Thank you for taking your time to visit our site.
We hope you will find it interesting and informative. To the best of our knowledge, the biography of Walter Brockmann contained here is the most comprehensive written account available. His story is one no one should miss.
The history of the studio tracks it from its inception to the present. Again, we hope it to be interesting and informative.
But, let us take some time here to help understand our industry, dispel some myths, and make each of you a more knowledgeable collector.
First, it must be understood that a finished building is the work of many individuals, each contributing their talents to bring you the very best products available.
Have you ever heard the phrase "why reinvent the wheel?" That is the base upon which the "Lighted Snow House" was developed. For the most part, very few buildings were actually designed by artists from the studio. What the vision Mr. Brockmann and Jo Taylor provided was to take a common production piece and turn it into a veritable masterpiece.
The small buildings used by the studio had been in production since the early 1960's. They were designed and produced by a number of different companies as a part of a veritable cornucopia of products, from canister sets to religious objects to dragons and many more, all of which were a part of their offerings to the ceramicist of the time.
The gift that Jo and Walter gave us was to take two or more pieces, put them together, add bright colors and exciting decor as they converted them from a baked piece of clay into the buildings that grace each of our homes today.
When Richard Kay teamed up with the company in the mid-1970's, it was time to move into the next phase of the studio's growth. As a talented sculptor and mold maker, he was able to convert the visions of both Jo and Walter into custom buildings, "First and Main" being one of them.
Although production pieces continued to be used, custom items began to grace the studio. The first was "The Log Cabin", the work of Walter and Richard. Next was the "Cupola Mansion" and, brought to you for the first time today, "First and Main", but that story has already been told. Interestingly, Mr. Brockmann completely sculptured, molded and produced the "Cape Cod", the only piece he personally completed from start to finish.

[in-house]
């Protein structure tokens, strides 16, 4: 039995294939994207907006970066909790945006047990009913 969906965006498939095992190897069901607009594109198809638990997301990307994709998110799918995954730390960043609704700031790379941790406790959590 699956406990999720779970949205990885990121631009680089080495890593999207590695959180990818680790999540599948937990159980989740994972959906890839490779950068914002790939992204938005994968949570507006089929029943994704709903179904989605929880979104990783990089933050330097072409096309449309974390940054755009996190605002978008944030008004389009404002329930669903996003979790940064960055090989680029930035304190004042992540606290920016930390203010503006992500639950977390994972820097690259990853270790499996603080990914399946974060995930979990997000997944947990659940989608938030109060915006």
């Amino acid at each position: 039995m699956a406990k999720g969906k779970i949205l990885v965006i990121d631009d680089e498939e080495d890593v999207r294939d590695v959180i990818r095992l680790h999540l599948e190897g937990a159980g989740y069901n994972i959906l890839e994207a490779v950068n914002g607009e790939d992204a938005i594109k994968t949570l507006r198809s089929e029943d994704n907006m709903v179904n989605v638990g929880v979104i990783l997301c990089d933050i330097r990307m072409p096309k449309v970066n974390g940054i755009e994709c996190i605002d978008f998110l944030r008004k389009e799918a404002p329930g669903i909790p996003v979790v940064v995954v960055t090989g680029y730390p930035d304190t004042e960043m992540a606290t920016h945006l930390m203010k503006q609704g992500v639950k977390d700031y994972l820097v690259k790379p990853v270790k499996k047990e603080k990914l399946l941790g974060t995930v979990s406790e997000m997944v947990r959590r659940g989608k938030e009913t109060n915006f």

The "Colonial" started with a building by Gare, but turned into something far more beautiful than ever envisioned by its original designer. The same holds true for "Christmas Card House" from a Byron mold and the 1997 Limited Edition "Castle Mansion", also by Byron. Never however, could they have foreseen the way Jo opened the piece up and made the interior every bit as beautiful as the exterior. What started out as a drab, simple piece blossomed into one of the best ever done by the studio.
So, the contribution made by the studio was not just the buildings they designed and produced, but, and perhaps more important, the way they changed drab to beauty, simple to expressive, and, as with the 1993 Limited Edition "Estate House" designed and built by Mr. Kay, Jo turned it into a masterpiece. But, these all pale in comparison to the 1994 Limited Edition "The Rambling Rose" which, as Jo points out, just painting the window trim takes 538 brush strokes. (But, who's counting?)
So, let's visit the issue that has plagued collectors since 1974. Why was Department 56, for all intents and purposes, allowed to duplicate the buildings and their decor without the studio doing anything to stop them? The answer lies at the beginning of the story. The buildings themselves weren't designed by WB Studios, although they clearly pre-dated those produced by D56, something confirmed by Nancy Keller of Bachman's, the original parent of Department 56. She is quoted as saying "These lighted houses are very special." "We started carrying WB years ago, before there was even a Department 56." (From Collection Editions, 1995 by James van Maanen.)
Since the buildings had been made from commercially available molds, there was no basis to challenge D56. (Whether the mold companies could have stepped in when D56 had the molds copied for production in the Far East is left to their owners.)
The 'stylized' letters, 'WB', 'WB Studios','Walter Brockmann Studios' and 'The Walter Brockmann Collection' are the registered trademarks of Frank Paradise, Edmond, Oklahoma.
Department 56 & D56 are the registered trademarks of Escrow Associates, LLC, Atlanta, Georgia